July comes to Germany with a lot of changes from regulations at the workplace, changes to packaging laws and the launch of the digital EU ‘travel pass’, here’s what you should know about life changes in Germany in July 2021:
End of compulsory working from home
As of July 1st, Germany will not extend the obligation to work remotely. This comes as another step towards the country’s return to normalcy after months of the coronavirus restrictions.
The law had made work places to oblige to let employees work remotely or from home during the time period when cases of corona in Germany were high.
The decision has been justified by the state of falling cases of the coronavirus infections in the country, commented the head of the Federal Chancellor’s Office Helge Braun in WirtschaftsWoche weekly.
Companies will no longer be required to allow employees to work from home and staff will also no longer have to accept this offer from their employer but you can also work from home if one’s employer allows them to.
Bosses still have to offer staff attending their workplace regular Covid tests. In addition, social distancing rules, mask wearing and room ventilation must continue.
Travel warning lifted
Come July, the government will be changing its coronavirus travel system. The pandemic period has seen a general travel warning put in place to urge people bot to travel for tourism especially to high risk areas.
But from July 1st authorities in Germany will no longer advise against tourist travel abroad.
Foreign Minister Heiko Maas said that after long months of lockdown the country can look forward to normalcy and that it also applied to travel.
Warnings will however remain in place for countries deeming high risk and cautin will be needed.
There are still concerns over the spread of the Delta variant so the German Foreign Office will implement the following system from July 1st:
- For countries and regions classified as high incidence or virus variant areas, a coronavirus-related travel warning will continue to apply
- For “basic” risk areas (seven-day incidence above 50 but below 200), non-essential tourist travel is discouraged
- For countries and regions of the EU not classified as risk areas, as well as Iceland, Liechtenstein, Norway and Switzerland, special caution is requested when travelling in view of the ongoing pandemic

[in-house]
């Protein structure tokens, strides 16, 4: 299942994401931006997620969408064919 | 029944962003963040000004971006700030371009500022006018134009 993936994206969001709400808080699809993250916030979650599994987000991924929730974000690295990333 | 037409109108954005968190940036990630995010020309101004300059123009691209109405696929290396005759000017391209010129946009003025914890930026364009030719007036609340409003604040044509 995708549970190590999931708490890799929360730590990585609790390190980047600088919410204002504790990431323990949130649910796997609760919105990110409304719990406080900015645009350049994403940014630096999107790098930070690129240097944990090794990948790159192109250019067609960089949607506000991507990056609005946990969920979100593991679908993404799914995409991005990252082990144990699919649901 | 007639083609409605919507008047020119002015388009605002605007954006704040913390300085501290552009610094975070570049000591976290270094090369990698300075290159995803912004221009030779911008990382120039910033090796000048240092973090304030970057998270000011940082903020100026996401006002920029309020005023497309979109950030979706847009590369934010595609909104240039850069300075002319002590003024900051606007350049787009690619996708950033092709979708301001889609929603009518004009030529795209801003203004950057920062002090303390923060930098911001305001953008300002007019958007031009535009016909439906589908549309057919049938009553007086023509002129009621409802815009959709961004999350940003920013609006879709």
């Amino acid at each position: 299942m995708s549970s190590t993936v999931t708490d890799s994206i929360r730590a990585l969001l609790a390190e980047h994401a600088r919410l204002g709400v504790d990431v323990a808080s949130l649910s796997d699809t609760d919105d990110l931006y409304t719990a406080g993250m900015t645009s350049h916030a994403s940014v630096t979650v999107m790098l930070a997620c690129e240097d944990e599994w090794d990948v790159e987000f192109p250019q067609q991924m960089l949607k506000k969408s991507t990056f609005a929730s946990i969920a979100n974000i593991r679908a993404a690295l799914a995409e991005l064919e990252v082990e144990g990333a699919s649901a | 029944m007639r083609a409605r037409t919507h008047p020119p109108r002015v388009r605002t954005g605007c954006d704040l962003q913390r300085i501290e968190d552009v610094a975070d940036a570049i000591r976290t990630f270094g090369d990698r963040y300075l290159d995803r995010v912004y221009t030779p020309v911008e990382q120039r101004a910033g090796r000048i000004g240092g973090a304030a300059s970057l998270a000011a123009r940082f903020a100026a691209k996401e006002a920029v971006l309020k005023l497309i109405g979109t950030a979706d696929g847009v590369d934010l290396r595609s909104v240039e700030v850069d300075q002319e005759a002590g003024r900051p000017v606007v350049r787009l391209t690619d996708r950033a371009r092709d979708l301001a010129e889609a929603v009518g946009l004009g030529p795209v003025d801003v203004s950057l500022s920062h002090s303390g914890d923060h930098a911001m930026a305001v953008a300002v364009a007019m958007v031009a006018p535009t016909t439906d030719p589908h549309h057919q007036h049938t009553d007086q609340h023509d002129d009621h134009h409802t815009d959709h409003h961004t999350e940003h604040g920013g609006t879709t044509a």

- For non-EU countries not classified as risk areas, travel is advised against if restrictions (entry restrictions, quarantine obligation) persist, otherwise special caution is requested in view of the pandemic
EU Digital Covid pass launches
The digital pass should make travel a bit safer for those who need to travel out of the country. Officially the EU’s Covid-19 certificate lunches across the bloc on July 1st.
From 1st of July people who show they are fully vaccinated can travel anywhere within the EU or Schengen zone without needing to follow certain health measures. These are: quarantining or testing.
It is important to note that strict measures remain in place for ‘virus variant’ countries.
According to German Health Minister Jens Spahn, all fully vaccinated people in Germany should be able to obtain a digital certificate by the end of June.
Along with Germany, the EU pass will soon be valid in countries such as; Austria, Belgium, Bulgaria, Cyprus, Croatia, Denmark, Spain, Estonia, Finland, France, Greece, Hungary, Ireland, Italy, Latvia, Lithuania, Luxembourg, Netherlands , Poland, Portugal, Czech Republic, Romania, United Kingdom, Slovakia, Slovenia, Sweden, as well as Switzerland, Iceland, Liechtenstein, Norway.
10 single-use plastics officially banned
From the 3rd of July, changes to the packaging Act will come into force and Germany approved the legislation last September, banning 10 disposable plastic products such as straws, cutlery and cotton buds that are polluting the world’s oceans.
Manufactures will not b able allowed to produce food and beverage containers made of Styrofoam from July. Cutlery, cosmetics cotton swabs, balloon sticks, stirrers, plates, bowls and drinking straws will also no longer be made from plastic.